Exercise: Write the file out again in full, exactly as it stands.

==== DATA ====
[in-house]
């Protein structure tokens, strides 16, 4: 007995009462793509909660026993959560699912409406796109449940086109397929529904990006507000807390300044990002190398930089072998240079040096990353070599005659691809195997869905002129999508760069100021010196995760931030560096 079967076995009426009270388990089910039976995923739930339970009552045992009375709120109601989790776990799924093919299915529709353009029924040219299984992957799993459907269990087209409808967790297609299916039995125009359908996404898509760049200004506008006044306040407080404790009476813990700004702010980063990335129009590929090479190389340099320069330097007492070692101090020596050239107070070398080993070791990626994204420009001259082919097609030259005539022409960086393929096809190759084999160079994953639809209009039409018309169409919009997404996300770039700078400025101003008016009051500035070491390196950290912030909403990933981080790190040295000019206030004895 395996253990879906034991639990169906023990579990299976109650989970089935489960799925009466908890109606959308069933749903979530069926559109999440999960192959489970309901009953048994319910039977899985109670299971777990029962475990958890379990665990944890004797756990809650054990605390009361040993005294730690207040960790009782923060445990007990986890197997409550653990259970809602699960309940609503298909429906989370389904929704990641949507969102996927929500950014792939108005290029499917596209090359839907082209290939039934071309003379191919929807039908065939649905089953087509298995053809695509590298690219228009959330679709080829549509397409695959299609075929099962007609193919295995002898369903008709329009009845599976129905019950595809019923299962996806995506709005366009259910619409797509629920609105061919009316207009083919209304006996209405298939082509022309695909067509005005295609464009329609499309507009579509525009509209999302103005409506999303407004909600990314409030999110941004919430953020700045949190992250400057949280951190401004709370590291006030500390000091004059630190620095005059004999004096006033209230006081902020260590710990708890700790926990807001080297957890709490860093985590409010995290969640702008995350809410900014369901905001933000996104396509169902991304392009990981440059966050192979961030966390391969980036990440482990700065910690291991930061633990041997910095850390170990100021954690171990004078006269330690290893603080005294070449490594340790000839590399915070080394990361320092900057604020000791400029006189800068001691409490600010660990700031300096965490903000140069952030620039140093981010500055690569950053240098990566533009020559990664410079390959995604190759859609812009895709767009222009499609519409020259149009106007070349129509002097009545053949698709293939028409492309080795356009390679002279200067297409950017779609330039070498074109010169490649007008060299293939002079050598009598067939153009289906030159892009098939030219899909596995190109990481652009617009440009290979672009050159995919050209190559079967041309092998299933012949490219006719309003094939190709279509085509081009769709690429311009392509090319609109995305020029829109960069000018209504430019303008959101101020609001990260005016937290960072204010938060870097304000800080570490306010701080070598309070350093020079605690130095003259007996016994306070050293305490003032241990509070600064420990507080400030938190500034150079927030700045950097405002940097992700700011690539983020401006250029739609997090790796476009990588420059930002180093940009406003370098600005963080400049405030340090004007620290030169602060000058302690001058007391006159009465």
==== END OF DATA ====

[in-house]
């Protein structure tokens, strides 16, 4: 007995009462793509909660026993959560699912409406796109449940086109397929529904990006507000807390300044990002190398930089072998240079040096990353070599005659691809195997869905002129999508760069100021010196995760931030560096 079967076995009426009270388990089910039976995923739930339970009552045992009375709120109601989790776990799924093919299915529709353009029924040219299984992957799993459907269990087209409808967790297609299916039995125009359908996404898509760049200004506008006044306040407080404790009476813990700004702010980063990335129009590929090479190389340099320069330097007492070692101090020596050239107070070398080993070791990626994204420009001259082919097609030259005539022409960086393929096809190759084999160079994953639809209009039409018309169409919009997404996300770039700078400025101003008016009051500035070491390196950290912030909403990933981080790190040295000019206030004895 395996253990879906034991639990169906023990579990299976109650989970089935489960799925009466908890109606959308069933749903979530069926559109999440999960192959489970309901009953048994319910039977899985109670299971777990029962475990958890379990665990944890004797756990809650054990605390009361040993005294730690207040960790009782923060445990007990986890197997409550653990259970809602699960309940609503298909429906989370389904929704990641949507969102996927929500950014792939108005290029499917596209090359839907082209290939039934071309003379191919929807039908065939649905089953087509298995053809695509590298690219228009959330679709080829549509397409695959299609075929099962007609193919295995002898369903008709329009009845599976129905019950595809019923299962996806995506709005366009259910619409797509629920609105061919009316207009083919209304006996209405298939082509022309695909067509005005295609464009329609499309507009579509525009509209999302103005409506999303407004909600990314409030999110941004919430953020700045949190992250400057949280951190401004709370590291006030500390000091004059630190620095005059004999004096006033209230006081902020260590710990708890700790926990807001080297957890709490860093985590409010995290969640702008995350809410900014369901905001933000996104396509169902991304392009990981440059966050192979961030966390391969980036990440482990700065910690291991930061633990041997910095850390170990100021954690171990004078006269330690290893603080005294070449490594340790000839590399915070080394990361320092900057604020000791400029006189800068001691409490600010660990700031300096965490903000140069952030620039140093981010500055690569950053240098990566533009020559990664410079390959995604190759859609812009895709767009222009499609519409020259149009106007070349129509002097009545053949698709293939028409492309080795356009390679002279200067297409950017779609330039070498074109010169490649007008060299293939002079050598009598067939153009289906030159892009098939030219899909596995190109990481652009617009440009290979672009050159995919050209190559079967041309092998299933012949490219006719309003094939190709279509085509081009769709690429311009392509090319609109995305020029829109960069000018209504430019303008959101101020609001990260005016937290960072204010938060870097304000800080570490306010701080070598309070350093020079605690130095003259007996016994306070050293305490003032241990509070600064420990507080400030938190500034150079927030700045950097405002940097992700700011690539983020401006250029739609997090790796476009990588420059930002180093940009406003370098600005963080400049405030340090004007620290030169602060000058302690001058007391006159009465």